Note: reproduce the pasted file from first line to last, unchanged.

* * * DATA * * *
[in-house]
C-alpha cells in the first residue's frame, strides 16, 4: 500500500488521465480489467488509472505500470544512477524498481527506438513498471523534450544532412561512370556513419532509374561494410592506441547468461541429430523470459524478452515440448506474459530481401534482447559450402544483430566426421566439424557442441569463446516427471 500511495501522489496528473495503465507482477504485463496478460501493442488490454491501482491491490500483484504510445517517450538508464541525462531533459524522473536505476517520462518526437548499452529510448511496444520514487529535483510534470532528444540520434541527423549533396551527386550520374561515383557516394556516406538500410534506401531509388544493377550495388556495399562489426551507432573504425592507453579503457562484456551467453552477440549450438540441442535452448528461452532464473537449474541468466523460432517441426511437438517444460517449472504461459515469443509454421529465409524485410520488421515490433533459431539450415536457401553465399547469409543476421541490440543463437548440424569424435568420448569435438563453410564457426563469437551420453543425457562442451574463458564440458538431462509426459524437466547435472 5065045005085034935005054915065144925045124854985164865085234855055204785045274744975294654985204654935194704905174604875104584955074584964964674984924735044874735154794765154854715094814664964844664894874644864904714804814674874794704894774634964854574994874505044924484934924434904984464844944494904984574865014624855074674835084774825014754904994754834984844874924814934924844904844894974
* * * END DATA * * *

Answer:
[in-house]
C-alpha cells in the first residue's frame, strides 16, 4: 500500500488521465480489467488509472505500470544512477524498481527506438513498471523534450544532412561512370556513419532509374561494410592506441547468461541429430523470459524478452515440448506474459530481401534482447559450402544483430566426421566439424557442441569463446516427471 500511495501522489496528473495503465507482477504485463496478460501493442488490454491501482491491490500483484504510445517517450538508464541525462531533459524522473536505476517520462518526437548499452529510448511496444520514487529535483510534470532528444540520434541527423549533396551527386550520374561515383557516394556516406538500410534506401531509388544493377550495388556495399562489426551507432573504425592507453579503457562484456551467453552477440549450438540441442535452448528461452532464473537449474541468466523460432517441426511437438517444460517449472504461459515469443509454421529465409524485410520488421515490433533459431539450415536457401553465399547469409543476421541490440543463437548440424569424435568420448569435438563453410564457426563469437551420453543425457562442451574463458564440458538431462509426459524437466547435472 5065045005085034935005054915065144925045124854985164865085234855055204785045274744975294654985204654935194704905174604875104584955074584964964674984924735044874735154794765154854715094814664964844664894874644864904714804814674874794704894774634964854574994874505044924484934924434904984464844944494904984574865014624855074674835084774825014754904994754834984844874924814934924844904844894974